Ireland's oldest bank, Bank of Ireland, has a month to live -- unless it can come up with the €1.5bn it desperately needs to keep its head above water.
This capital target, which arose from rules set by the Financial Regulator last November, must be hit by the end of February. Otherwise Bank of Ireland will become the fifth Irish bank to be taken over by the State.
Although it has long been considered the more conservative of the Irish banks, Bank of Ireland also engaged in profligate lending which left it, like its rivals, staring into a massive black hole of loan losses.
It lent money to the troubled developer Bernard McNamara and other investors for the €120m purchase of the Shelbourne Hotel in 2004. The hotel, valued at around €246m in 2007, is now worth €90m at most. The bank is also believed to have lent millions to embattled developer Paddy Kelly for his Baggot Street headquarters, which have since been sold.
Solicitor and property investor Brian O'Donnell and his wife's company owe BoI about €70m. Their firm has total borrowings of €886m.
Like AIB, Anglo Irish Bank, EBS and Irish Nationwide, the Government has poured billions of taxpayers' money into Bank of Ireland in a bid to get the bank back on its feet.
The €3.5bn poured into Bank of Ireland in the state recapitalisation of March 2009 appears to be money down the drain. Last August, the bank reported a loss of €1.25bn for the first six months of 2010 -- about a third of the March 2009 bailout money. The bank has so far only managed to repay €523m to the State.
Many believe it is impossible for Bank of Ireland to hit its capital target of €1.5bn by the end of next month.
"The bank has been given an impossible task," says Gary McCarthy, head of the Dublin office of the investment bank Collins Stewart. "If the bank goes straight out to the market and asks for fresh money from third parties, it's essentially asking people to invest blind. Investors don't know if their equity will be eaten up by further capital requirements or stress tests. The only people who will go in blind are the Government."
Oliver Gilvarry, head of research at Dolmen Securities, believes the majority of the €1.5bn will be raised through a rights issue.
"The ability of the bank to raise cash is very limited," says Gilvarry.
With so much uncertainty about what Bank of Ireland's balance sheet will look like in a few months -- or indeed this time next year, private investors are likely to be few and far between if a rights issue is launched.
The Government, which already owns 36 per cent of Bank of Ireland, is likely to be the only investor around to buy more shares, so a state takeover of the bank seems inevitable under a rights issue.
Ronan Reid, executive chairman of Dolmen Securities, said that although he believes Bank of Ireland is "in the best position of the Irish banks", its chances of raising the €1.5bn it needs to avoid state ownership by the end of February are slim.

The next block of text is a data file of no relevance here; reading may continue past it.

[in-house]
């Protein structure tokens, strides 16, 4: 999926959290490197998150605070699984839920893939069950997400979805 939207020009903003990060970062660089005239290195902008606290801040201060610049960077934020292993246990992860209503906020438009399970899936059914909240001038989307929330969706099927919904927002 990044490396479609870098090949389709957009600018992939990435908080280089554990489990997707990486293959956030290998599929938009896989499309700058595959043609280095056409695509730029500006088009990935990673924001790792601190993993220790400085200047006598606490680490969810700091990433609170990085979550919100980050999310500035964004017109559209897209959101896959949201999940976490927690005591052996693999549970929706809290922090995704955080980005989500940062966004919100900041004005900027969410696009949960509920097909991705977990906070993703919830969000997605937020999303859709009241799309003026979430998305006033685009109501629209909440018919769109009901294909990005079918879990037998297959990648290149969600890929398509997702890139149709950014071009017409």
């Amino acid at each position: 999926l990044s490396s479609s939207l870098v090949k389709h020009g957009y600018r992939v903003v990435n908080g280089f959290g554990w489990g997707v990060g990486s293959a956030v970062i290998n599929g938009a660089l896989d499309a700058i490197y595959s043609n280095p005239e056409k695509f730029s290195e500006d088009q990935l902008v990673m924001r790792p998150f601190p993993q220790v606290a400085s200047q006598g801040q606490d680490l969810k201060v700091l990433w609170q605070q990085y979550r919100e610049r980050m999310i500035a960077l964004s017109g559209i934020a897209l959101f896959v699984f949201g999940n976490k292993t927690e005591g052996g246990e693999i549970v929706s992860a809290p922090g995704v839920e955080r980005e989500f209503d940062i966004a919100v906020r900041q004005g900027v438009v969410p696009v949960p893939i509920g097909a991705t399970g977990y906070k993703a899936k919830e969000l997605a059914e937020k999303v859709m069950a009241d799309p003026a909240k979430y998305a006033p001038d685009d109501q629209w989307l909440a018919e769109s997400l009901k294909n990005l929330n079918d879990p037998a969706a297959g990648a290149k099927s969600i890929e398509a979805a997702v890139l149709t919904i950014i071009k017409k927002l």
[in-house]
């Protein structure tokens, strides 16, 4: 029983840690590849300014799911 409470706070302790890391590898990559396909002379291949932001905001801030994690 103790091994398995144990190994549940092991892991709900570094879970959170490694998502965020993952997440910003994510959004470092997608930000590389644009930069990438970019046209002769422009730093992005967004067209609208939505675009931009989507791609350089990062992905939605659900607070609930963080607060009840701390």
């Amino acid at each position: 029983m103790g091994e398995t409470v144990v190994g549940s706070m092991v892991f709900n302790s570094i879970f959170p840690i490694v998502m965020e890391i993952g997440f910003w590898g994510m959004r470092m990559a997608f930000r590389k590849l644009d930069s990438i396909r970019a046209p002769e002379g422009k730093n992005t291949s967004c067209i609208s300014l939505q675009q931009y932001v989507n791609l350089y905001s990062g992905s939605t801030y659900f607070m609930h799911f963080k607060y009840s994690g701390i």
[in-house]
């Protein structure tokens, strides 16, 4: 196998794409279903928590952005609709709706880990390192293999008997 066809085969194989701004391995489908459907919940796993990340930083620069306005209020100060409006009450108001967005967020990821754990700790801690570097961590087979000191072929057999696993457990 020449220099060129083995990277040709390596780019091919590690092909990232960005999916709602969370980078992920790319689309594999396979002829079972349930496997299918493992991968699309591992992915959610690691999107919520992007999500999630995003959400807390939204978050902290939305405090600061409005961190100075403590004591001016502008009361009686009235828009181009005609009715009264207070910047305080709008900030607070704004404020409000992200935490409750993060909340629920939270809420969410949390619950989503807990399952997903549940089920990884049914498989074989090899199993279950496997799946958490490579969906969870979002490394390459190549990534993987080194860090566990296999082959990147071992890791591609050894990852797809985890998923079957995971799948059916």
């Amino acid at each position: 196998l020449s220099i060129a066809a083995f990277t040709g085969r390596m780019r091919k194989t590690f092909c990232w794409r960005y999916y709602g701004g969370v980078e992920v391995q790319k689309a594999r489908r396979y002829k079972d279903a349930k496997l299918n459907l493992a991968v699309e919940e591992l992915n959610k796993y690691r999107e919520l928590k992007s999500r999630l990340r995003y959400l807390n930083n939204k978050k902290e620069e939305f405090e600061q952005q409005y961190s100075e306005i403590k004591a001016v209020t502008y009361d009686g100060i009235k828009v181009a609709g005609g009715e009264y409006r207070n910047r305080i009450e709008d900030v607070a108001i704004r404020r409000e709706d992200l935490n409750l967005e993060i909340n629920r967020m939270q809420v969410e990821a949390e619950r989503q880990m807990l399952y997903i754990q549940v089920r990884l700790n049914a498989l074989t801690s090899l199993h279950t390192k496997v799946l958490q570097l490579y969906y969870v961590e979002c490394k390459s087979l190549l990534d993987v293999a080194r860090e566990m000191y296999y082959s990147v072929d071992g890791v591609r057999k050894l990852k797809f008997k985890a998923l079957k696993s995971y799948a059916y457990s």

"The odds of probability are against the bank," says Reid. "It only has a short time to raise that money and there's still elements of policy uncertainty around Nama Two (a State bank which could be set up to hold healthy bank assets) and the impact of the change of government."
Both the Government and Bank of Ireland have been doing their utmost to avoid a State takeover. In the run-up to Christmas, John Bruton and the National Treasury Management Agency are understood to have visited the Middle East to try entice investors there into the Irish banks. BoI has also reportedly held discussions with a number of Middle Eastern sovereign wealth funds. With a wealthy sheikh yet to raise his head, however, it appears those efforts have fallen on deaf ears.
The only get-out-of-jail card now left for BoI and the Government appears to be a complex debt instrument similar to that used by Warren Buffett when his company, Berkshire Hathaway, rescued Goldman Sachs a couple of years ago.
"Bank of Ireland needs to find an instrument that allows the Government to invest in the bank without becoming a majority shareholder," says McCarthy. "A hybrid debt instrument which can be converted into equity is probably the best way of doing that. It will be very difficult for the bank to try to raise that €1.5bn by traditional means."
Last Tuesday marked the last day of AIB's trading on the Irish Stock Exchange. AIB, which was fully nationalised just before Christmas, is now trading on the smaller Enterprise Securities Market (ESM), which is designed for companies worth more than €5m.
Bank of Ireland chief executive Richie Boucher no doubt watched AIB's demise into State control and quick exit from the Irish Stock Exchange with trepidation.
Boucher, who will be two years in the top job by the end of February, was left red-faced earlier this month when it emerged that he had given a Dail committee incorrect information about staff bonuses.
Unless he can come up with some Buffett-like wizardry, it looks like he will be red-faced again in 29 days' time as he watches his bank follow in the footsteps of AIB.
Sunday Indo Business